It’s likely that similar schools arise in other hi-tech cities as San Francisco, New York or Chicago, and might be a nice initiative to be held here in Europe too.
Read the original article on nyt.com: A Start-Up Tries to Prepare Students to Work in Start-Ups
Since the nuclear disaster happened last year in Fukushima almost devastated part of the country, Japan government and population are dealing with new ways to meet their energy necessities. Last Sunday July 1st a new regulation enforces companies to purchase renewable energy at a fixed price.
Initiatives like this might lead Japan to a notable position among the countries which invest most in renewables technologies. While Chinese manufacturers’ are capturing the worldwide market, Japanese policies might arise as a salvation to those American and German companies struggling to survive. The catastrophe has left a sense of insecurity in the population that may let these manufacturers to compete the Chinese by offering high quality products and a wide range of services at higher prices than current utilities assume.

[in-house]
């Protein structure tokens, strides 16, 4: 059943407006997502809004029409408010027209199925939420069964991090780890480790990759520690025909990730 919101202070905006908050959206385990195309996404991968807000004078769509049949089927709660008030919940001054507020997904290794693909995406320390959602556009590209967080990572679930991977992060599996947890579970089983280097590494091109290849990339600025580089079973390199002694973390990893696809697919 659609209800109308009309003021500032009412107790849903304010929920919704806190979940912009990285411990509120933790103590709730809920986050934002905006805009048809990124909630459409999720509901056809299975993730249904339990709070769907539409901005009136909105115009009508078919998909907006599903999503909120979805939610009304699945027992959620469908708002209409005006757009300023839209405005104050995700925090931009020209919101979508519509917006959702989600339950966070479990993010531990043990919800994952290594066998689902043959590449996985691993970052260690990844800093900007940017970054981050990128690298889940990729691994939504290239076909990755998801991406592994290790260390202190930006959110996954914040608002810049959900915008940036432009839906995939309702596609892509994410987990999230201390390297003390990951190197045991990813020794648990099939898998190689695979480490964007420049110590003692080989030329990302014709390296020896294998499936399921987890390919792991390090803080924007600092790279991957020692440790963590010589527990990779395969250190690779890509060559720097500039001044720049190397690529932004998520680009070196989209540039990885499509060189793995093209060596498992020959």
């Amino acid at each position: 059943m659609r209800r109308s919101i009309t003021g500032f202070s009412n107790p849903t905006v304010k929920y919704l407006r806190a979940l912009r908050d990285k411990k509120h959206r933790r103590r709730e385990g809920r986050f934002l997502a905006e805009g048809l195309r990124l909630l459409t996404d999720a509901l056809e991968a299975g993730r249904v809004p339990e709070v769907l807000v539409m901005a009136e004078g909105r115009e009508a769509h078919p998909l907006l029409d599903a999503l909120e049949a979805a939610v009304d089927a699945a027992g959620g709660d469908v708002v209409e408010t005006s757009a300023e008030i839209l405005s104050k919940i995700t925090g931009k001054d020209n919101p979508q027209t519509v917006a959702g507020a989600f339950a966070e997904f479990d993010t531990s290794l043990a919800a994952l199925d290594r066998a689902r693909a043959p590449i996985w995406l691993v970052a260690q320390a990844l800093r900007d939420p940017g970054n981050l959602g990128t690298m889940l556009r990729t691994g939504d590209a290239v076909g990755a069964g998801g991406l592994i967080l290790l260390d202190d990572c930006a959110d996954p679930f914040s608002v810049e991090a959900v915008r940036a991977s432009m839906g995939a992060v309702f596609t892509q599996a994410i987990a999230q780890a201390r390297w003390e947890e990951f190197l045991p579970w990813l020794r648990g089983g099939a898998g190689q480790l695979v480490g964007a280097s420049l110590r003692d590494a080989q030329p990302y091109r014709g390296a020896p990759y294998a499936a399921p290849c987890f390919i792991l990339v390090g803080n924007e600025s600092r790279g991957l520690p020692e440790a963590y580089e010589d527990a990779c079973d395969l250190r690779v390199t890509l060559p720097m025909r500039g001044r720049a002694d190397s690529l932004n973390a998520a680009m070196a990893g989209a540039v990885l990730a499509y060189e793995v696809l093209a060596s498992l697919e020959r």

It is an opportunity they can’t overlook, and surely Barack Obama and Angela Merkel have already included this issue in their agendas.
One of the highest challenges utilities have to face during the hottest season is a huge increase of electricity demand. Customers all around the country, moreover in southern states as Texas, Arizona or California, turn on their air-condition machines at the same time. Utilities are then forced to supply more energy by means of running plants for a short-time, leading to a more expensive generation cost.